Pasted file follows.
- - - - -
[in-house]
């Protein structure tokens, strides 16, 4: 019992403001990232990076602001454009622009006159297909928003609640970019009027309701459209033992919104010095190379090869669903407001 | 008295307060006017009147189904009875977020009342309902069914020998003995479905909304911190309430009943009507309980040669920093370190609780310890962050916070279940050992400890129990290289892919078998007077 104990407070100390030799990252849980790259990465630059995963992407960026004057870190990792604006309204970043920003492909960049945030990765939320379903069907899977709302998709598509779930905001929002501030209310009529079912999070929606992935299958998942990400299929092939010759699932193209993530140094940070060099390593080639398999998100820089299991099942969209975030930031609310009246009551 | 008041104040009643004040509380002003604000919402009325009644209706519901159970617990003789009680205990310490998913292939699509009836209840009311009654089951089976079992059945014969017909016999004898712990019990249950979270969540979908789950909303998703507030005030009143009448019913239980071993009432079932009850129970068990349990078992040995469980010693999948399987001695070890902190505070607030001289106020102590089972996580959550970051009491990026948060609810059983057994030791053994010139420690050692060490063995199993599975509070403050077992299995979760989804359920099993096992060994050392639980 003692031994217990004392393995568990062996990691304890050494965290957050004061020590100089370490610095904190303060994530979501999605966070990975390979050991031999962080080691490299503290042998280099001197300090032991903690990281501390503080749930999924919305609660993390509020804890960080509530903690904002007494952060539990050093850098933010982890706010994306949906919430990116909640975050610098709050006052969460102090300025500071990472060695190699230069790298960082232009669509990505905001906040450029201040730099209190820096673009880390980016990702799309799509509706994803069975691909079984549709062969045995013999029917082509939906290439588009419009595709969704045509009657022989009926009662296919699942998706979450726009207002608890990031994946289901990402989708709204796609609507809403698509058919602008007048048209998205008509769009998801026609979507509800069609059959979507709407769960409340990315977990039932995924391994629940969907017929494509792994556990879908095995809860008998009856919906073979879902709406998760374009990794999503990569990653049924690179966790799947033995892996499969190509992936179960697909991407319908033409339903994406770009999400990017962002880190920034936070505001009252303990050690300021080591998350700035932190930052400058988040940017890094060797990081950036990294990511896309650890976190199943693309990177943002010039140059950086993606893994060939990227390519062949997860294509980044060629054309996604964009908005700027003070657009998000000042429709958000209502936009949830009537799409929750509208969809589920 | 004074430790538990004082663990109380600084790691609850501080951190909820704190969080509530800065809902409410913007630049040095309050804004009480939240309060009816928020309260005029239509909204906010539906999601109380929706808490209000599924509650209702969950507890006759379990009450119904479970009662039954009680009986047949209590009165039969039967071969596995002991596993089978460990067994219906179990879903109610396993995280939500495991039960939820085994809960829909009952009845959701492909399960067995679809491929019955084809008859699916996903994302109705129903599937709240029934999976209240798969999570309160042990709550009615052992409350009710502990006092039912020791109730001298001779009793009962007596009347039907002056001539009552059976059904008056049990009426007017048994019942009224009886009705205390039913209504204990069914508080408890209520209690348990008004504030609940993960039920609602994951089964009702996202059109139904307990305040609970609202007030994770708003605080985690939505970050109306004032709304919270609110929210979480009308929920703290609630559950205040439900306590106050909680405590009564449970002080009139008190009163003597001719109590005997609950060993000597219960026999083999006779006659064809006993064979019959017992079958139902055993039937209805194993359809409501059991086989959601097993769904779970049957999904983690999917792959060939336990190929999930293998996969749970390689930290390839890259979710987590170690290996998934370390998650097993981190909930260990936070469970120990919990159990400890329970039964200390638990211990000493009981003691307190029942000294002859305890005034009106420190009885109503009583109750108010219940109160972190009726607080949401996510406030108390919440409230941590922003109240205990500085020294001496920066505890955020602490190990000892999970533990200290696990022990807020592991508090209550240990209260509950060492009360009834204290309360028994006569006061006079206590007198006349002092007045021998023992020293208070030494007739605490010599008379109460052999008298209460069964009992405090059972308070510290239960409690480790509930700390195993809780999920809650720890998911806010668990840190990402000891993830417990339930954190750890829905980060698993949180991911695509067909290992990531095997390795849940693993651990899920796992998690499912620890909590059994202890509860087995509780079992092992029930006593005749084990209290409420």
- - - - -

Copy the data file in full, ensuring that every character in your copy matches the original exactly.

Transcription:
[in-house]
């Protein structure tokens, strides 16, 4: 019992403001990232990076602001454009622009006159297909928003609640970019009027309701459209033992919104010095190379090869669903407001 | 008295307060006017009147189904009875977020009342309902069914020998003995479905909304911190309430009943009507309980040669920093370190609780310890962050916070279940050992400890129990290289892919078998007077 104990407070100390030799990252849980790259990465630059995963992407960026004057870190990792604006309204970043920003492909960049945030990765939320379903069907899977709302998709598509779930905001929002501030209310009529079912999070929606992935299958998942990400299929092939010759699932193209993530140094940070060099390593080639398999998100820089299991099942969209975030930031609310009246009551 | 008041104040009643004040509380002003604000919402009325009644209706519901159970617990003789009680205990310490998913292939699509009836209840009311009654089951089976079992059945014969017909016999004898712990019990249950979270969540979908789950909303998703507030005030009143009448019913239980071993009432079932009850129970068990349990078992040995469980010693999948399987001695070890902190505070607030001289106020102590089972996580959550970051009491990026948060609810059983057994030791053994010139420690050692060490063995199993599975509070403050077992299995979760989804359920099993096992060994050392639980 003692031994217990004392393995568990062996990691304890050494965290957050004061020590100089370490610095904190303060994530979501999605966070990975390979050991031999962080080691490299503290042998280099001197300090032991903690990281501390503080749930999924919305609660993390509020804890960080509530903690904002007494952060539990050093850098933010982890706010994306949906919430990116909640975050610098709050006052969460102090300025500071990472060695190699230069790298960082232009669509990505905001906040450029201040730099209190820096673009880390980016990702799309799509509706994803069975691909079984549709062969045995013999029917082509939906290439588009419009595709969704045509009657022989009926009662296919699942998706979450726009207002608890990031994946289901990402989708709204796609609507809403698509058919602008007048048209998205008509769009998801026609979507509800069609059959979507709407769960409340990315977990039932995924391994629940969907017929494509792994556990879908095995809860008998009856919906073979879902709406998760374009990794999503990569990653049924690179966790799947033995892996499969190509992936179960697909991407319908033409339903994406770009999400990017962002880190920034936070505001009252303990050690300021080591998350700035932190930052400058988040940017890094060797990081950036990294990511896309650890976190199943693309990177943002010039140059950086993606893994060939990227390519062949997860294509980044060629054309996604964009908005700027003070657009998000000042429709958000209502936009949830009537799409929750509208969809589920 | 004074430790538990004082663990109380600084790691609850501080951190909820704190969080509530800065809902409410913007630049040095309050804004009480939240309060009816928020309260005029239509909204906010539906999601109380929706808490209000599924509650209702969950507890006759379990009450119904479970009662039954009680009986047949209590009165039969039967071969596995002991596993089978460990067994219906179990879903109610396993995280939500495991039960939820085994809960829909009952009845959701492909399960067995679809491929019955084809008859699916996903994302109705129903599937709240029934999976209240798969999570309160042990709550009615052992409350009710502990006092039912020791109730001298001779009793009962007596009347039907002056001539009552059976059904008056049990009426007017048994019942009224009886009705205390039913209504204990069914508080408890209520209690348990008004504030609940993960039920609602994951089964009702996202059109139904307990305040609970609202007030994770708003605080985690939505970050109306004032709304919270609110929210979480009308929920703290609630559950205040439900306590106050909680405590009564449970002080009139008190009163003597001719109590005997609950060993000597219960026999083999006779006659064809006993064979019959017992079958139902055993039937209805194993359809409501059991086989959601097993769904779970049957999904983690999917792959060939336990190929999930293998996969749970390689930290390839890259979710987590170690290996998934370390998650097993981190909930260990936070469970120990919990159990400890329970039964200390638990211990000493009981003691307190029942000294002859305890005034009106420190009885109503009583109750108010219940109160972190009726607080949401996510406030108390919440409230941590922003109240205990500085020294001496920066505890955020602490190990000892999970533990200290696990022990807020592991508090209550240990209260509950060492009360009834204290309360028994006569006061006079206590007198006349002092007045021998023992020293208070030494007739605490010599008379109460052999008298209460069964009992405090059972308070510290239960409690480790509930700390195993809780999920809650720890998911806010668990840190990402000891993830417990339930954190750890829905980060698993949180991911695509067909290992990531095997390795849940693993651990899920796992998690499912620890909590059994202890509860087995509780079992092992029930006593005749084990209290409420």